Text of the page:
There are more than a few of us in my generation of international economists who still bear the scars of not being able to publish sticky-price papers during the years of new neoclassical repression. I still remember a mid-1980s breakfast with a talented young macroeconomic theorist from Barcelona, who was of the Chicago-Minnesota school. He was a firm believer in the flexible-price Lucas islands model, and spent much of the meal ranting and raving about the inadequacies of the Dornbusch model: "What garbage! Who still writes down models with sticky prices and wages! There are no microfoundations. Why do international economists think that such a model could have any practical relevance? It's just ridiculous!" Eventually the conversation turns and I ask, "So, how are you doing in recruiting? Your university has made a lot of changes." The theorist responds without hesitation: "Oh, it's very hard for Spanish universities to recruit from the rest of the world right now. With the recent depreciation of the exchange rate, our salaries (which remained fixed in nominal terms) have become totally uncompetitive." Such was life.The anecdote was presented at an IMF research conference lecture about the influence and brilliance of Dornbusch's overshooting model, which is based precisely on sticky prices. You can read the full lecture here.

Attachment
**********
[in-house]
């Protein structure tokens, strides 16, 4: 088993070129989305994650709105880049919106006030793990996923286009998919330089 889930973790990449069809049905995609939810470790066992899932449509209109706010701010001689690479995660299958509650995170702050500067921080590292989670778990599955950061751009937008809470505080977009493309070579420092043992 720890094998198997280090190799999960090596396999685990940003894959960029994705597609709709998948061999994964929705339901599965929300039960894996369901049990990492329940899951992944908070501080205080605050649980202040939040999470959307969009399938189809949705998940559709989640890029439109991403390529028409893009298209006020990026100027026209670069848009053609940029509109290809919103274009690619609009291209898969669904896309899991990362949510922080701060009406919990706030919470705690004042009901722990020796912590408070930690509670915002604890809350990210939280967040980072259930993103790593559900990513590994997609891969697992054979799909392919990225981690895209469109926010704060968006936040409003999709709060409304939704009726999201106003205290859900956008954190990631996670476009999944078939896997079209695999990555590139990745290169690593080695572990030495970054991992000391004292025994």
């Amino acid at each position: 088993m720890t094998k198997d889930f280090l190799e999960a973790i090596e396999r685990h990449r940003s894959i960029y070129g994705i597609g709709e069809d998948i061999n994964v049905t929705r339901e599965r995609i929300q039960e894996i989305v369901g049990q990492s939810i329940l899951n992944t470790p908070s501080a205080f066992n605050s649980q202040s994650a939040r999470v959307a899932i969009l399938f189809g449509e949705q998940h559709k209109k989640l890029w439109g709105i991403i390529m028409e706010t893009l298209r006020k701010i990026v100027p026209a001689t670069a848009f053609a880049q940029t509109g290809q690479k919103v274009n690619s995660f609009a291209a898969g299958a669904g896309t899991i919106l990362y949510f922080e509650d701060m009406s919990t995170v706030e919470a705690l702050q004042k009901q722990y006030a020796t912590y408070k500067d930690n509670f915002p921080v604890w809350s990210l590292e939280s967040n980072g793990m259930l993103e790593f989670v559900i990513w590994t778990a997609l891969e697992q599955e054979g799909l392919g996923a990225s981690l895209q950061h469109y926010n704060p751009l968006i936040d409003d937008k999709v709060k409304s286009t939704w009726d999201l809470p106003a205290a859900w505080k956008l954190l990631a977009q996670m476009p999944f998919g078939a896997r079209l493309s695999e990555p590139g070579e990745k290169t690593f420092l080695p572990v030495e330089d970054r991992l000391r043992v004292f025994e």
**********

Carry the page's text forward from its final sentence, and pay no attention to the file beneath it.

Wednesday, June 30, 2010
Such was life
Here's a funny anecdote from the economist Kenneth Rogoff about the intellectual climate of the 80s. If there's anything I love, it's irony: